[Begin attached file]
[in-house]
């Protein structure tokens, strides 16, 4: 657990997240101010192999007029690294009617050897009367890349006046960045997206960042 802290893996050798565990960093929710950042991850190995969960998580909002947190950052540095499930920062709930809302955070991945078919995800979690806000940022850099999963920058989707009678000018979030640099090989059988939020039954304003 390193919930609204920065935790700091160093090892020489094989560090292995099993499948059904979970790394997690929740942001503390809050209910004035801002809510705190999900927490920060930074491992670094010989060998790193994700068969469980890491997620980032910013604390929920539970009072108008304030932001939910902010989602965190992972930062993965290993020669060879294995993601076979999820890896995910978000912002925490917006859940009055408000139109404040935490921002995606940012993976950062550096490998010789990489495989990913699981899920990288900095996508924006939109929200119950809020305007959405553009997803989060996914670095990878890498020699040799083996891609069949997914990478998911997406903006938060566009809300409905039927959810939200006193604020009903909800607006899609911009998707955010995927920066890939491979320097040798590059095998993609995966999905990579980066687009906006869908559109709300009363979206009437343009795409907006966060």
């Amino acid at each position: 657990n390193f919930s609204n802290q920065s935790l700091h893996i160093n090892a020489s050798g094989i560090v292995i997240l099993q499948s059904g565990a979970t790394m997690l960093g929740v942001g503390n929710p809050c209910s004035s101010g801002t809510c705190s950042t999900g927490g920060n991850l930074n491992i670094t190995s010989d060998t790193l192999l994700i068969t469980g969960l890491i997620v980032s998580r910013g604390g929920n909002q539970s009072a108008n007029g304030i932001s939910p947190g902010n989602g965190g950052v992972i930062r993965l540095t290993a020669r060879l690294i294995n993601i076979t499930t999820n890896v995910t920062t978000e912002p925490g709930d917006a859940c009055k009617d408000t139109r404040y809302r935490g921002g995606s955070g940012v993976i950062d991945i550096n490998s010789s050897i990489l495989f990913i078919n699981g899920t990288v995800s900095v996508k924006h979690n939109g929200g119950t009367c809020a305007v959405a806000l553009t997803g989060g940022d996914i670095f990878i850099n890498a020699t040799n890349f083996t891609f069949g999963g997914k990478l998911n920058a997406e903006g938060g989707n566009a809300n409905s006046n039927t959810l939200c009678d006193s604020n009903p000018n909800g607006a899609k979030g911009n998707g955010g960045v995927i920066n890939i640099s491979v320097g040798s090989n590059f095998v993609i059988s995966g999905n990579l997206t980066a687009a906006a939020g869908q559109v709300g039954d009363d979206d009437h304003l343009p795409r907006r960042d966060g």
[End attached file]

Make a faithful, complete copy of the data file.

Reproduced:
[in-house]
């Protein structure tokens, strides 16, 4: 657990997240101010192999007029690294009617050897009367890349006046960045997206960042 802290893996050798565990960093929710950042991850190995969960998580909002947190950052540095499930920062709930809302955070991945078919995800979690806000940022850099999963920058989707009678000018979030640099090989059988939020039954304003 390193919930609204920065935790700091160093090892020489094989560090292995099993499948059904979970790394997690929740942001503390809050209910004035801002809510705190999900927490920060930074491992670094010989060998790193994700068969469980890491997620980032910013604390929920539970009072108008304030932001939910902010989602965190992972930062993965290993020669060879294995993601076979999820890896995910978000912002925490917006859940009055408000139109404040935490921002995606940012993976950062550096490998010789990489495989990913699981899920990288900095996508924006939109929200119950809020305007959405553009997803989060996914670095990878890498020699040799083996891609069949997914990478998911997406903006938060566009809300409905039927959810939200006193604020009903909800607006899609911009998707955010995927920066890939491979320097040798590059095998993609995966999905990579980066687009906006869908559109709300009363979206009437343009795409907006966060």
């Amino acid at each position: 657990n390193f919930s609204n802290q920065s935790l700091h893996i160093n090892a020489s050798g094989i560090v292995i997240l099993q499948s059904g565990a979970t790394m997690l960093g929740v942001g503390n929710p809050c209910s004035s101010g801002t809510c705190s950042t999900g927490g920060n991850l930074n491992i670094t190995s010989d060998t790193l192999l994700i068969t469980g969960l890491i997620v980032s998580r910013g604390g929920n909002q539970s009072a108008n007029g304030i932001s939910p947190g902010n989602g965190g950052v992972i930062r993965l540095t290993a020669r060879l690294i294995n993601i076979t499930t999820n890896v995910t920062t978000e912002p925490g709930d917006a859940c009055k009617d408000t139109r404040y809302r935490g921002g995606s955070g940012v993976i950062d991945i550096n490998s010789s050897i990489l495989f990913i078919n699981g899920t990288v995800s900095v996508k924006h979690n939109g929200g119950t009367c809020a305007v959405a806000l553009t997803g989060g940022d996914i670095f990878i850099n890498a020699t040799n890349f083996t891609f069949g999963g997914k990478l998911n920058a997406e903006g938060g989707n566009a809300n409905s006046n039927t959810l939200c009678d006193s604020n009903p000018n909800g607006a899609k979030g911009n998707g955010g960045v995927i920066n890939i640099s491979v320097g040798s090989n590059f095998v993609i059988s995966g999905n990579l997206t980066a687009a906006a939020g869908q559109v709300g039954d009363d979206d009437h304003l343009p795409r907006r960042d966060g």